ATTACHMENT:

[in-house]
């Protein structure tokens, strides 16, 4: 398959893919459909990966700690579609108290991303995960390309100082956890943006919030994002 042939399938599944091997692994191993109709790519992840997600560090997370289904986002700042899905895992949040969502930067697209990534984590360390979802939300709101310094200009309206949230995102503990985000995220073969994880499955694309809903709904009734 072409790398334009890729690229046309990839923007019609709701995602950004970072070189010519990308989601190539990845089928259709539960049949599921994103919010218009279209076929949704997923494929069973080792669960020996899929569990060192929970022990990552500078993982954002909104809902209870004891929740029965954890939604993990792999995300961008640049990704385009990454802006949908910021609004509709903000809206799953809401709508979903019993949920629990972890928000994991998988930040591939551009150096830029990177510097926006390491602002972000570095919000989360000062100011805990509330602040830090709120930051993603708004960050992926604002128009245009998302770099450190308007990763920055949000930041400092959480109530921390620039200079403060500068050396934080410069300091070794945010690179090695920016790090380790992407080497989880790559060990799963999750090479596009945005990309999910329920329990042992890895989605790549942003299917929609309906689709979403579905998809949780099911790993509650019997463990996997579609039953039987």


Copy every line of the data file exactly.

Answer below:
[in-house]
């Protein structure tokens, strides 16, 4: 398959893919459909990966700690579609108290991303995960390309100082956890943006919030994002 042939399938599944091997692994191993109709790519992840997600560090997370289904986002700042899905895992949040969502930067697209990534984590360390979802939300709101310094200009309206949230995102503990985000995220073969994880499955694309809903709904009734 072409790398334009890729690229046309990839923007019609709701995602950004970072070189010519990308989601190539990845089928259709539960049949599921994103919010218009279209076929949704997923494929069973080792669960020996899929569990060192929970022990990552500078993982954002909104809902209870004891929740029965954890939604993990792999995300961008640049990704385009990454802006949908910021609004509709903000809206799953809401709508979903019993949920629990972890928000994991998988930040591939551009150096830029990177510097926006390491602002972000570095919000989360000062100011805990509330602040830090709120930051993603708004960050992926604002128009245009998302770099450190308007990763920055949000930041400092959480109530921390620039200079403060500068050396934080410069300091070794945010690179090695920016790090380790992407080497989880790559060990799963999750090479596009945005990309999910329920329990042992890895989605790549942003299917929609309906689709979403579905998809949780099911790993509650019997463990996997579609039953039987």